بعضی وقت ها هم خودش قصه هایی سر هم می کرد. آنها را در جا می ساخت و قصه هایش چنان برخوردار از تخیل و رویا بود که عبدالله را به تعجب می انداخت.(42)
Fauxsens: unmasking:
برخوردار بودن
Omission: always
گاهی هم فی البداهه از خودش داستانی می ساخت داستانهایی سر هم بندی می کرد،‌افسانه ها و قصه هایی که از توانایی تخیل و رویا پردازی او پرده بر می داشت و همیشه عبدالله را به شگفتی وا می داشت.(46)
Addition:
فی البداهه / افسانه ها
Fauxsens: He made them up on the spot:
داستانهایی سر هم بندی می کرد
Discussion of Sample 11.
In both translations there is fauxsens included “unmasking” in male translation and “he made them up on the spot” in female translation it means that these words and sentence translated in a false way. And also there is addition in female translation like “felbedahe” and “afsaneha” which is called addition according to Waddington.As Wardaugh mentioned in his book “In the area of morphology and vocabulary, many of the studies have focused on English. Lakoff, for example, claims that women use color words like mauve, beige, aquamarine, Lavender, and Magenta but most men do not. She also maintains that adjectives such as adorable, charming, divine, lovely, and sweet are also commonly used by women but only very rarely by men. Women are also said to have their own vocabulary for emphasizing certain effects on them, words and expressions such as so good, such fun, exquisite, lovely, divine, precious, adorable, darling, and fantastic.” Lakoff cites numerous examples and clearly establishes her point that ‘equivalent’ words referring to men and women do have quite different associations in English. Wardaugh (1986, p. 304)
The male translator omitted an adverb “always” and didn’t translate it in the target textwhile there isn’t any omission in the female translation.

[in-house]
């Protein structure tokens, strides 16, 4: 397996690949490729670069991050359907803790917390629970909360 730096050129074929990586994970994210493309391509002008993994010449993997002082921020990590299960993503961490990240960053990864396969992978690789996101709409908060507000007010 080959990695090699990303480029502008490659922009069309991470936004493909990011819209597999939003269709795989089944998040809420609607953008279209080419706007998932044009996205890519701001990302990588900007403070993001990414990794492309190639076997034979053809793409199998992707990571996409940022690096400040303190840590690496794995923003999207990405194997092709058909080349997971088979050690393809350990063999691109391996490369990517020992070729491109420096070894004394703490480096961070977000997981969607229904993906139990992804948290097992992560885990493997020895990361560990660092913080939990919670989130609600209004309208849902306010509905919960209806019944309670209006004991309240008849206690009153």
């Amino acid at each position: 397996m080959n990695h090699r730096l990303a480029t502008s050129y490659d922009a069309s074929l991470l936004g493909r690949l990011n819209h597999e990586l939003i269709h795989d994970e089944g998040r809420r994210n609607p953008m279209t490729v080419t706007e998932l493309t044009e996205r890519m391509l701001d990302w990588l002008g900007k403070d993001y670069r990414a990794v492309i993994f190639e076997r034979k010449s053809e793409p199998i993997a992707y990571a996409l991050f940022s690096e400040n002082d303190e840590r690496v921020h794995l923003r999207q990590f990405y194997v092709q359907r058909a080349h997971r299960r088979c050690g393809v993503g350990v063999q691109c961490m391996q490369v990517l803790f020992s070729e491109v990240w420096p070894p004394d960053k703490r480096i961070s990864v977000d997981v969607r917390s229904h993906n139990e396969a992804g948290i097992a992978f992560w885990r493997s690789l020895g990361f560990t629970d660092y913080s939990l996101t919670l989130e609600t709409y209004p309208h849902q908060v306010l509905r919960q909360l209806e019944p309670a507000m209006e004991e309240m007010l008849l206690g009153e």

As Wardaugh said in his book “An Introduction to Sociolinguistics”, ” when we turn to certain grammatical matters in English, we find that Brend claims that the intonation patterns of men and women vary somewhat, women using certain pattern associated with surprise and politeness more often than men Wardaugh (2006, p.321). In the same vain Lakoff says that women may answer a question with a statement that employs the rising intonation pattern usually associated with a question rather than the falling intonation pattern associated with making a firm statement. According to Lakoff, women do this because they are less sure about themselves and their opinions than are men. For the same reason, she says that women often add tag questions to statements, e.g., “they caught the robber last week, didn’t they? The latter investigators did find, however, that the sex of the addressee was an important variable in determining how a speaker phrased a particular question. Wardaugh (1986, p. 306).
Sample 12. Father never felt more present to Abdullah, more vibrant, revealed, and more truthful, than when he told his stories, as though the tales were pinholes into his opaque, inscrutable world.(14)
عبدالله جز موقع قصه گویی پدر را این همه پرشور، بی ابهام و صادق نمی دید، انگار قصه روزنی است به دنیای مبهم و اسرار آمیزش.(42)
هیچگاه حضور پدر در نظر عبدالله به اندازه ی مواقعی که داستان می گفت واقعی،‌پرطراوت و آشکار نبود. انگار افسانه هایش روزن های ریزی بودند گشوده به دنیای مبهم و مرموز درونش.(46)
Fauxsens: more vibrant:
واقعی
Addition:
درونش/ گشوده
Discussion of Sample 12.
In the male translation, there is nothing to make it less accurate and in this case the translation is completely writer-based translation.
About the female translation, there is a phrase “more vibrant” which is translated falsely which is called faux sens. And also in female one the researcher found omission which are “daroonash” and “ghoshoode”and as mentioned above these two factors and other six factors didn’t see in the male translation.
As Wardaugh mentioned in his book “In the area of morphology and vocabulary, many of the studies have focused on English. Lakoff, for example, claims that women use color words like mauve, beige, aquamarine, Lavender, and Magenta but most men do not. She also maintains that adjectives such as adorable, charming, divine, lovely, and sweet are also commonly used by women but only very rarely by men. Women are also said to have their own vocabulary for emphasizing certain effects on them, words and expressions such as so good, such fun, exquisite, lovely, divine, precious, adorable, darling, and fantastic.” Lakoff cites numerous examples and clearly establishes her point that ‘equivalent’ words referring to men and women do have quite different associations in English. Wardaugh (1986, p. 304)
Sample 13.Then a worse thought wormed its way into his head. Father was dead. Someone had slit his throat. Bandits, they had killed him, and now they were closing in on him